Roman Gods and Heroes

34 The Metamorphoses

Apollo, wearing hunting boots and a short cloak, runs towards Daphne whose legs have started turning into a tree trunk. Her father, the river Peneus, in the shape of a bearded man holding a cornucopia, reclines at her feet.
Apollo and Daphne, 2nd century CE Roman mosaic from Paphos

The Roman poet Ovid published his epic poem, the Metamorphoses, in 8 CE. It is his longest work, composed of 11, 995 lines of poetry over 15 books. It contains more than 250 myths, many of them Greek in origin, and runs from the origin of the universe through the deification of Julius Caesar. It is written in dactylic hexameters, the epic meter that is also used for the Iliad, the Odyssey, the Homeric Hymns, and Virgil’s Aeneid. 

The poem is organized around the theme of changing bodies and forms, hence the name Metamorphoses. It is an important source for Greco-Roman myth, since it survives in its entirety and covers so much ground. It shows us how many of the Greek myths changed and were adapted in the Roman context. Likely much of the mythically themed artwork from the Roman Empire is based on the versions of myths in the Metamorphoses.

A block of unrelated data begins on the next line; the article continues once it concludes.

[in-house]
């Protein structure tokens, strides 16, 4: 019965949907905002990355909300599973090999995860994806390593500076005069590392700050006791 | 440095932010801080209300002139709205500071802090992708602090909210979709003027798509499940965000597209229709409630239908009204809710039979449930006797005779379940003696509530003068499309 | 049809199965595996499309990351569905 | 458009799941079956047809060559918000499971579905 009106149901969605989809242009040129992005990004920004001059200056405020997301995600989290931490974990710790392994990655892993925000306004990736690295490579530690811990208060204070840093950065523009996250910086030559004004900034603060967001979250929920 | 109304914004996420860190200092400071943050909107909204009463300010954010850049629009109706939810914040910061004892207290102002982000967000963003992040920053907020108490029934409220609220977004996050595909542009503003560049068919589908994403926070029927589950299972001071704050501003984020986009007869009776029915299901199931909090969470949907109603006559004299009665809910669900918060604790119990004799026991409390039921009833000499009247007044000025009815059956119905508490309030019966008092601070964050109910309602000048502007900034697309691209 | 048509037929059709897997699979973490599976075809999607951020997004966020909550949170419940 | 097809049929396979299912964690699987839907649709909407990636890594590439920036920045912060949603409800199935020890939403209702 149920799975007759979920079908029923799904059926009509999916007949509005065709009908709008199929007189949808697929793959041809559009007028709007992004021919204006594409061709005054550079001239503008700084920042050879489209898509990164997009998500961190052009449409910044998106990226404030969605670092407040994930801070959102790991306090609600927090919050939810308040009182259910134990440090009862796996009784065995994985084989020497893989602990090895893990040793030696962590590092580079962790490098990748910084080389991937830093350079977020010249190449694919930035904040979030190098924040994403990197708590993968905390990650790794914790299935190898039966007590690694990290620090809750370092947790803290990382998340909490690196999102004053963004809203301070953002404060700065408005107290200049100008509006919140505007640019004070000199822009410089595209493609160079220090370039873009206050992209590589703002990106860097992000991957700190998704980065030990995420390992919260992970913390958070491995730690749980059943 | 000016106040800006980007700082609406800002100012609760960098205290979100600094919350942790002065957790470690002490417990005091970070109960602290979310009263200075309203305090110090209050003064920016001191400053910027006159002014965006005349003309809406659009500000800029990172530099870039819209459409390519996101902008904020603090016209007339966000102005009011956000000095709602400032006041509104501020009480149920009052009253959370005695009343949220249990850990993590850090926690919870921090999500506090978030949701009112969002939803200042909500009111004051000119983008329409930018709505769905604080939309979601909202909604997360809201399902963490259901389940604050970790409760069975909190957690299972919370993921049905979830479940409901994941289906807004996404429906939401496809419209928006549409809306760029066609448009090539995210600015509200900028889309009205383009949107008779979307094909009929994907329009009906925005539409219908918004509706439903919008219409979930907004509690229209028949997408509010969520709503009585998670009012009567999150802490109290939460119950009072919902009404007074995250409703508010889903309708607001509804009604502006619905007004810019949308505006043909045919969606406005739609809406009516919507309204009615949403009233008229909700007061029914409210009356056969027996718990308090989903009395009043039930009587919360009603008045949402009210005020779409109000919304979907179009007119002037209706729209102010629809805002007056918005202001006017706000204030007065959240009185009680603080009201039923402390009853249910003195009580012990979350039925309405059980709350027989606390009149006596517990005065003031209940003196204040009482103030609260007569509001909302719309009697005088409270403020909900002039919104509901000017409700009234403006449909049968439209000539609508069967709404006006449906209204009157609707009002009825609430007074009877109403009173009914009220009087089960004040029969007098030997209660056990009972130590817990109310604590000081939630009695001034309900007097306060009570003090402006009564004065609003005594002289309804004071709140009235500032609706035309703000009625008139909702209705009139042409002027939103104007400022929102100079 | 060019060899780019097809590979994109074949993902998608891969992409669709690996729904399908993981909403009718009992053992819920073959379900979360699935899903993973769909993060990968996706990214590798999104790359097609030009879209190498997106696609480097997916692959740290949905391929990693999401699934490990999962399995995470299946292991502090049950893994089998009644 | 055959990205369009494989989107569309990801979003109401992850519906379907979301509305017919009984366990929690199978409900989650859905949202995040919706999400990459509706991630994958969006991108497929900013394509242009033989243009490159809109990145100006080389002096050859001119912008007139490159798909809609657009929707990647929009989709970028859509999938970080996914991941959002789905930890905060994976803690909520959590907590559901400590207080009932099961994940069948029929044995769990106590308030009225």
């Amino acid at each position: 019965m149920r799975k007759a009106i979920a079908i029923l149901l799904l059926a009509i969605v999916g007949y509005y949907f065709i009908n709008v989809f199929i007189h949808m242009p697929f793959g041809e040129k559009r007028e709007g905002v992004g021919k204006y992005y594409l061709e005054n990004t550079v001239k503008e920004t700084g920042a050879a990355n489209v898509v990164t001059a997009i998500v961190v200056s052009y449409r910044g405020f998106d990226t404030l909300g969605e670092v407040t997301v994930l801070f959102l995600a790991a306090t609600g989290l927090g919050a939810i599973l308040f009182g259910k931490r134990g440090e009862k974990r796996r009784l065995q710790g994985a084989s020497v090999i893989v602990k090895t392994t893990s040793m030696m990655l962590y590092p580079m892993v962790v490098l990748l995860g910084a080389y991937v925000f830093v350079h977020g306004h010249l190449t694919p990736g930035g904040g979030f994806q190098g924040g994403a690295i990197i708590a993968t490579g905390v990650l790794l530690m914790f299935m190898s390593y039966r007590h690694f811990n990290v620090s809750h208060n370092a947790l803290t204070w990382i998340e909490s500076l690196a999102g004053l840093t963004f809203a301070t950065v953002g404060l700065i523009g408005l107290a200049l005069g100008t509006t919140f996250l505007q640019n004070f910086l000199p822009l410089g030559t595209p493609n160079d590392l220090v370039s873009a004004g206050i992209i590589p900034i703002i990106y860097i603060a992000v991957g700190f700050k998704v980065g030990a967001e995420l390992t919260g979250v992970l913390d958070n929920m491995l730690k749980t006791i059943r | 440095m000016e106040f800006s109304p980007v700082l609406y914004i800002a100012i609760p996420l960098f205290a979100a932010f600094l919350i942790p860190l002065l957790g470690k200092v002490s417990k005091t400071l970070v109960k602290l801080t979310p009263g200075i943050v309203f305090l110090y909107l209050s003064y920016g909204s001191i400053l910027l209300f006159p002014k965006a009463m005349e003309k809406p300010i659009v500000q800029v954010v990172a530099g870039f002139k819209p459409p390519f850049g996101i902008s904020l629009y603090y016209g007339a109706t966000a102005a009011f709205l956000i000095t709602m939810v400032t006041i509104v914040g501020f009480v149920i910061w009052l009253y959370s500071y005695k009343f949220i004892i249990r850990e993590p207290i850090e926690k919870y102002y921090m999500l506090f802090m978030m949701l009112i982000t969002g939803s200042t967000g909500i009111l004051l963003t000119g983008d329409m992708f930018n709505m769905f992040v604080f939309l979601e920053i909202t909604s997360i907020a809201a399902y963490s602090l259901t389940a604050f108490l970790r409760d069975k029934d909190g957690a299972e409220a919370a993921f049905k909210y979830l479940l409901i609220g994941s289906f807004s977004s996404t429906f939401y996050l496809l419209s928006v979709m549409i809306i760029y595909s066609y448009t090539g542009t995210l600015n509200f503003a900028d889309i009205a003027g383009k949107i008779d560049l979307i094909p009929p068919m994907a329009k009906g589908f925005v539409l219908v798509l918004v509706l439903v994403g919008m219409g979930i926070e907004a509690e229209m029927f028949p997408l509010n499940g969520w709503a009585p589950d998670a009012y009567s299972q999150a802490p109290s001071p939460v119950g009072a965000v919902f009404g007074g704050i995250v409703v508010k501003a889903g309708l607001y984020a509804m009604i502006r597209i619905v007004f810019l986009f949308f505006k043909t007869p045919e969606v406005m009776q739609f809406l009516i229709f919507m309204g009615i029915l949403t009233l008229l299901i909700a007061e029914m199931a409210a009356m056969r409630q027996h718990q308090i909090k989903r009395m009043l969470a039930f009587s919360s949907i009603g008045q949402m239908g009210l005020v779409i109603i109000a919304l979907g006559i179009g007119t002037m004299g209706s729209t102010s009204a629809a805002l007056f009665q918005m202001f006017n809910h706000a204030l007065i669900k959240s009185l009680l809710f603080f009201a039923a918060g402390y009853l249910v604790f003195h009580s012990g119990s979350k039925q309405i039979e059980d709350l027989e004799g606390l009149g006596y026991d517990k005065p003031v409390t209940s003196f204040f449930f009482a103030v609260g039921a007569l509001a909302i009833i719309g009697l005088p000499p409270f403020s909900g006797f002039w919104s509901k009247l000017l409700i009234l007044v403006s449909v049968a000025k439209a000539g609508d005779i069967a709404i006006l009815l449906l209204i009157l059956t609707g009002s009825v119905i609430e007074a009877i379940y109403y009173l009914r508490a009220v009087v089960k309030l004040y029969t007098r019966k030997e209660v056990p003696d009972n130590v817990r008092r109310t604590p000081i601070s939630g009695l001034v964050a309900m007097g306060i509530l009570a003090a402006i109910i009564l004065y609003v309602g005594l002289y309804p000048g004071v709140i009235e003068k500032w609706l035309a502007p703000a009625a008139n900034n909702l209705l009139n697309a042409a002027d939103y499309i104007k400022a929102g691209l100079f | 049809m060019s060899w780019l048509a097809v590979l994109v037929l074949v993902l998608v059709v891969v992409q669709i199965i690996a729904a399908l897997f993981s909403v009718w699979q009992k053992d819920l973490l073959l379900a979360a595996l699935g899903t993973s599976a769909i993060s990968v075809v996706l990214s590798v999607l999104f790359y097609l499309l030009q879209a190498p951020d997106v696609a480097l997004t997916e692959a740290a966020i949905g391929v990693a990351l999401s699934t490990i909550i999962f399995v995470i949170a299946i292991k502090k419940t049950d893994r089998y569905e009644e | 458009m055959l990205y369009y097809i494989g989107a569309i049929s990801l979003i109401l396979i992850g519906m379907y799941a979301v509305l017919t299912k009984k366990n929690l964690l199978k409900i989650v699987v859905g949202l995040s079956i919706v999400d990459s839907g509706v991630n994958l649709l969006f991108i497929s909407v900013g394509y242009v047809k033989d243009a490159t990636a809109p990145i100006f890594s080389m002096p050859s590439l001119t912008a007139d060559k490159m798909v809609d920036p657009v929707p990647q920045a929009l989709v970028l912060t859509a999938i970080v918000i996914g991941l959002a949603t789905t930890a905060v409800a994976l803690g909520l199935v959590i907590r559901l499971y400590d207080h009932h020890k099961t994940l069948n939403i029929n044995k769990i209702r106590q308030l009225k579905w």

The Metamorphoses has also had an enormous influence on later European poetry and art. It inspired and influenced many works of European literature, including Dante’s Divine Comedy, Boccaccio’s Decameron, Chaucer’s Canterbury Tales, the plays and poems of Shakespeare, and Milton’s Paradise Lost. Renaissance and Baroque European painters also took inspiration from Ovid’s versions of the Greco-Roman myths.

The entire poem can be read here.


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